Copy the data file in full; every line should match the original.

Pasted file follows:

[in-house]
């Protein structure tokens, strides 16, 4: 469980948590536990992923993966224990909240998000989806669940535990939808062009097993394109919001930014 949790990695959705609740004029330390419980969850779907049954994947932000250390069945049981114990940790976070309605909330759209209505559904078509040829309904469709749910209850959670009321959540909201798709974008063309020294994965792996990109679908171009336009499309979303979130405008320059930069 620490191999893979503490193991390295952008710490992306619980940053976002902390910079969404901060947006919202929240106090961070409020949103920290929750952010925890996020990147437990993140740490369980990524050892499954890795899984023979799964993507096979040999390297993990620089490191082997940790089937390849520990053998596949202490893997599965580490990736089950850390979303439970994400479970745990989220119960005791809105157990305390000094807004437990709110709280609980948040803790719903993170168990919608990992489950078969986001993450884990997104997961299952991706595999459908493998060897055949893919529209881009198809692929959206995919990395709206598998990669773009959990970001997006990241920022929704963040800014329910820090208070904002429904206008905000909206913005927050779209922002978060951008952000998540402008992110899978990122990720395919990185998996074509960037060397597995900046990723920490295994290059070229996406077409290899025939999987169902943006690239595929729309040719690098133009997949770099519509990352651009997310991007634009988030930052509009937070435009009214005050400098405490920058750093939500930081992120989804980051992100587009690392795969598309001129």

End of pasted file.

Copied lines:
[in-house]
């Protein structure tokens, strides 16, 4: 469980948590536990992923993966224990909240998000989806669940535990939808062009097993394109919001930014 949790990695959705609740004029330390419980969850779907049954994947932000250390069945049981114990940790976070309605909330759209209505559904078509040829309904469709749910209850959670009321959540909201798709974008063309020294994965792996990109679908171009336009499309979303979130405008320059930069 620490191999893979503490193991390295952008710490992306619980940053976002902390910079969404901060947006919202929240106090961070409020949103920290929750952010925890996020990147437990993140740490369980990524050892499954890795899984023979799964993507096979040999390297993990620089490191082997940790089937390849520990053998596949202490893997599965580490990736089950850390979303439970994400479970745990989220119960005791809105157990305390000094807004437990709110709280609980948040803790719903993170168990919608990992489950078969986001993450884990997104997961299952991706595999459908493998060897055949893919529209881009198809692929959206995919990395709206598998990669773009959990970001997006990241920022929704963040800014329910820090208070904002429904206008905000909206913005927050779209922002978060951008952000998540402008992110899978990122990720395919990185998996074509960037060397597995900046990723920490295994290059070229996406077409290899025939999987169902943006690239595929729309040719690098133009997949770099519509990352651009997310991007634009988030930052509009937070435009009214005050400098405490920058750093939500930081992120989804980051992100587009690392795969598309001129």